United Against Developmental Challenges

Cross-section of participants at the workshop
Cross-section of participants at the workshop

African leaders and key decision-makers end workshop on private financing of infrastructural development

By Maureen Chigbo  |  May 6, 2013 @ 01:00 GMT

AFRICAN leaders and decision makers in key development institutions have come to the realisation that it is just about time for the continent to ambitiously tackle its developmental challenges. This realisation came to the fore at the three-day international workshop on implementation of the Programme for Infrastructural Development in Africa, PIDA, and private sector financing of infrastructure in the continent which ended April 19 in Johannesburg, South Africa.

Ibrahim Mayaki, chief executive officer, CEO, NEPAD Planning and Coordinating Agency, harped on this when he said, in his opening remarks, that: “It is time for Africa to be ambitious,” in addressing its development challenges, particularly those related to infrastructural development.”

“We have to be ambitious because Africa has the capacity, the institutions and the resources,” he said, stressing the need for coordination of regional and continental efforts to overcome Africa’s infrastructure deficit. “We must not only work together, we must deliver together.”

Similarly, Ralph Olaye, manager, NEPAD/Infrastructure at the African Development Bank, said that Africa’s development through the implementation of PIDA, should be anchored on four pillars – integrated development, infrastructure as a priority, private sector development and governance.

Adopted by the African Union and NEPAD leaders in January 2012, PIDA is based on an assumption that with a projected annual economic growth rate of  six percent for African countries, the GDP for all countries will grow six times and the average per capita income will rise above $10,000 in the next 30 years with anticipated increase in the infrastructural demand in all sectors.

ECOWAS ministers and experts from the infrastructure sector also met recently in Yamoussoukro, Cote d’Ivoire, to discuss the objectives of PIDA and how it aligns with the continental strategic programming as well as sensitise member states on West Africa’s component of the PIDA Priority Action Plan, PIDA-PAP, and regional development plans to help drive the domestication of PIDA projects in national plans and budgetary provisions.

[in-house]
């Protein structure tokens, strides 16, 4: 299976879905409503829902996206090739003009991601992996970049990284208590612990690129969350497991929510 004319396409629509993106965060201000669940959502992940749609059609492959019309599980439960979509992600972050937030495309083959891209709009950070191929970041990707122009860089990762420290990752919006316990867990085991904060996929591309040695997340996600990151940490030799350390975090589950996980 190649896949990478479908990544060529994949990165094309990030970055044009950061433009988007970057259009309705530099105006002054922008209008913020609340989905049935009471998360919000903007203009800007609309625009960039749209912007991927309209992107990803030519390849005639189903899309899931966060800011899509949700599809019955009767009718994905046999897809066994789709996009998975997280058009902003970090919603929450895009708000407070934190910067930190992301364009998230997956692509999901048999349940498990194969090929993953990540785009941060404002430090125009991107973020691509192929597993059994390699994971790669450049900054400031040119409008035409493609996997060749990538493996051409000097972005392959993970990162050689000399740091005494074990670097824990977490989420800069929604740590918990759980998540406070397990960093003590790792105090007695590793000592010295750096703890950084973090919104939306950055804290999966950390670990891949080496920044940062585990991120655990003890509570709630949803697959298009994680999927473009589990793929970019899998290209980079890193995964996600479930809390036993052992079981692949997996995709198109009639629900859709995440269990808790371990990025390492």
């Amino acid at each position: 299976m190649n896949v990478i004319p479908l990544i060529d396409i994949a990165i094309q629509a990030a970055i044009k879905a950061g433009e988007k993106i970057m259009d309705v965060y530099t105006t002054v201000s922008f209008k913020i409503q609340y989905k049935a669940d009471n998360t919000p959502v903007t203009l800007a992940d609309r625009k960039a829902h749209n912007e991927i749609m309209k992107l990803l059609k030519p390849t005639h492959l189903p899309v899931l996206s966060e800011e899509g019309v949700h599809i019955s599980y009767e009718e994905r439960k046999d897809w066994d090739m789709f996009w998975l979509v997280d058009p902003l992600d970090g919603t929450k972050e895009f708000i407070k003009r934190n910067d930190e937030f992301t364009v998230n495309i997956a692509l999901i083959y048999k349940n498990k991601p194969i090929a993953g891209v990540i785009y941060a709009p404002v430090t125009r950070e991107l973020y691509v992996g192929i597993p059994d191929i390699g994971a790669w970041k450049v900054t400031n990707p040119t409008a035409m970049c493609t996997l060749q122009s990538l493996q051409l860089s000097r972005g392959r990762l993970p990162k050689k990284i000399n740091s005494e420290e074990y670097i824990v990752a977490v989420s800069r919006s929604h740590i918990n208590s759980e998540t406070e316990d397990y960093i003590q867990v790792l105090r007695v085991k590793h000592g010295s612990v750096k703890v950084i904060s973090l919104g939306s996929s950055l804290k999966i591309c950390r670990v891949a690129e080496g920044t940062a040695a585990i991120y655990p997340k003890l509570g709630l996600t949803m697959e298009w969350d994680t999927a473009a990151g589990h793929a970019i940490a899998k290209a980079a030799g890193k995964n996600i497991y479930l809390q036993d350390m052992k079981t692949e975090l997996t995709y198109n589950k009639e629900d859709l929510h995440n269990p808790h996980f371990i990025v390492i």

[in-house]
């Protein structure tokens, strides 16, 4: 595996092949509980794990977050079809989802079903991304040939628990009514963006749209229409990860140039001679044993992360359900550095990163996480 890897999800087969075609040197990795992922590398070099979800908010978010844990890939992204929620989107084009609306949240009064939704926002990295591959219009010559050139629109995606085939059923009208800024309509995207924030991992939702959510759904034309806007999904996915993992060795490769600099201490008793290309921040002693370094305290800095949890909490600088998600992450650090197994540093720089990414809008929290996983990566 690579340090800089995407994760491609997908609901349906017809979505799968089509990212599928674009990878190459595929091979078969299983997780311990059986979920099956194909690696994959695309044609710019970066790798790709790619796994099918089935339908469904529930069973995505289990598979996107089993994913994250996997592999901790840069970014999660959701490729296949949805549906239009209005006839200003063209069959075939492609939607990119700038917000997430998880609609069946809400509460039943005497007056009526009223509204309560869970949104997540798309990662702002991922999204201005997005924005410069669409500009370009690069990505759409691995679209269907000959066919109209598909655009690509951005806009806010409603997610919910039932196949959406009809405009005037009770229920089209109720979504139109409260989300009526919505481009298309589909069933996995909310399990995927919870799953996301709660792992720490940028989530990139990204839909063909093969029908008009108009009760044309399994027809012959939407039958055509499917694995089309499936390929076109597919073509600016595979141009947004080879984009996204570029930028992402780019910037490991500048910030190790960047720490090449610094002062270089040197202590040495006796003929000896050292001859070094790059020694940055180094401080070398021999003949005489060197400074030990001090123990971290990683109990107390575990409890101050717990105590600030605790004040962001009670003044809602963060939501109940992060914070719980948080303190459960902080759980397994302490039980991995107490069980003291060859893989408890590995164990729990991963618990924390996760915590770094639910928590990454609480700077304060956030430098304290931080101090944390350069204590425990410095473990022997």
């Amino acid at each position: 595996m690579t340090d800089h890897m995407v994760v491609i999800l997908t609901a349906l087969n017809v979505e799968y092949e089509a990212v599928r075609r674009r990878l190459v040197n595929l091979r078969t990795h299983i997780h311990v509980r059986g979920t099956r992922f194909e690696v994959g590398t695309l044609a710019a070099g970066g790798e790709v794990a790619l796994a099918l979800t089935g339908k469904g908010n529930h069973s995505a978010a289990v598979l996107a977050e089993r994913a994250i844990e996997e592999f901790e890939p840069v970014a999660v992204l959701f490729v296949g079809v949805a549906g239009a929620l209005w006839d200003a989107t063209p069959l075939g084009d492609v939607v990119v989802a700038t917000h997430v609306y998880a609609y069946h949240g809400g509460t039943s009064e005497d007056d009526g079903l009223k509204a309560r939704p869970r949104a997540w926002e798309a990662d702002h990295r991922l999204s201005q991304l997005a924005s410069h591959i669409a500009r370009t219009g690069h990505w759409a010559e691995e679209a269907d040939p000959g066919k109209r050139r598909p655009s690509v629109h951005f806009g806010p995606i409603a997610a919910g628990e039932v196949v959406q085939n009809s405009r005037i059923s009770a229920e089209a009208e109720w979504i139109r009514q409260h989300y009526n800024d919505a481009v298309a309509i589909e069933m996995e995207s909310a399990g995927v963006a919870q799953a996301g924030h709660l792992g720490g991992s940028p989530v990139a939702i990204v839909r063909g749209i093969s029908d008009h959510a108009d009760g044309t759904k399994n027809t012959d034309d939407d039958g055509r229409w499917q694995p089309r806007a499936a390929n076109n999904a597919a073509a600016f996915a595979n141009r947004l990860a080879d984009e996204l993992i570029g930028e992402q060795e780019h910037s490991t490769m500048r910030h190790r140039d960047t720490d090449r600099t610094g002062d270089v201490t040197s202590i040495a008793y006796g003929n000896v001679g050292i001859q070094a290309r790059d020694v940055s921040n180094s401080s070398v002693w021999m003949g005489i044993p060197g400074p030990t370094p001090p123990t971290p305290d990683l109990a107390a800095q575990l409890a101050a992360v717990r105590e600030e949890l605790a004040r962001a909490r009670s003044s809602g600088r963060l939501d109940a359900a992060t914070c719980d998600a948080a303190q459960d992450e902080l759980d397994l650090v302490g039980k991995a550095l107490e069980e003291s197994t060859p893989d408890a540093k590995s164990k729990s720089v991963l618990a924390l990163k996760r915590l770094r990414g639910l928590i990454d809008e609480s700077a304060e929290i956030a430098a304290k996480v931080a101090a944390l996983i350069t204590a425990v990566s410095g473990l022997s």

Group photo of participants at the workshop
Group photo of participants at the workshop

ECOWAS officials and their counterparts from other Regional Economic Communities, RECs, as well as the African Union, African Development Bank, AfDB, and the World Economic Forum, WEF, also participated in the PIDA workshop, jointly organised by the African Union and the WEF.

Jules Gogoua of ECOWAS Commission’s Infrastructure Directorate, who led a six-member ECOWAS delegation, briefed the workshop on ECOWAS’ five PIDA PAP Projects covering energy and gas connectivity, ICT and transportation. PIDA, he said, is in line with the objectives of ECOWAS’ Vision 2020 for a citizen-centred community that promotes free movement of persons, goods and services and where the population enjoys the benefits of the region’s rich natural resources. Aboubakari Baba Moussa, director, Infrastructure and Energy at the African Union, charged participants to come up with concrete recommendations to fast-track the implementation of PIDA and thereby foster the development of RECs and Africa’s transformation.

Communication experts from the African Union, NEPAD, ECOWAS and other RECs also met on the margins of the workshop to fine tune a draft of PIDA Communication Strategy and Action Plan, which will drive the implementation of the continental infrastructural development programme. The ECOWAS delegation included Raphael Koffi, Olumuyiwa Shokunbi and Chris Appiah, all from the Infrastructure Directorate of the ECOWAS Commission as well as Paul Ejime of the Communication Directorate.

Apart from ECOWAS, other RECs represented at workshop were Common Market for East and Central Africa, COMESA, the Community of Sahel-Saharan States, CEN-SAD, the Economic Community of Central African States, ECCAS and the Southern African Development Community, SADC.

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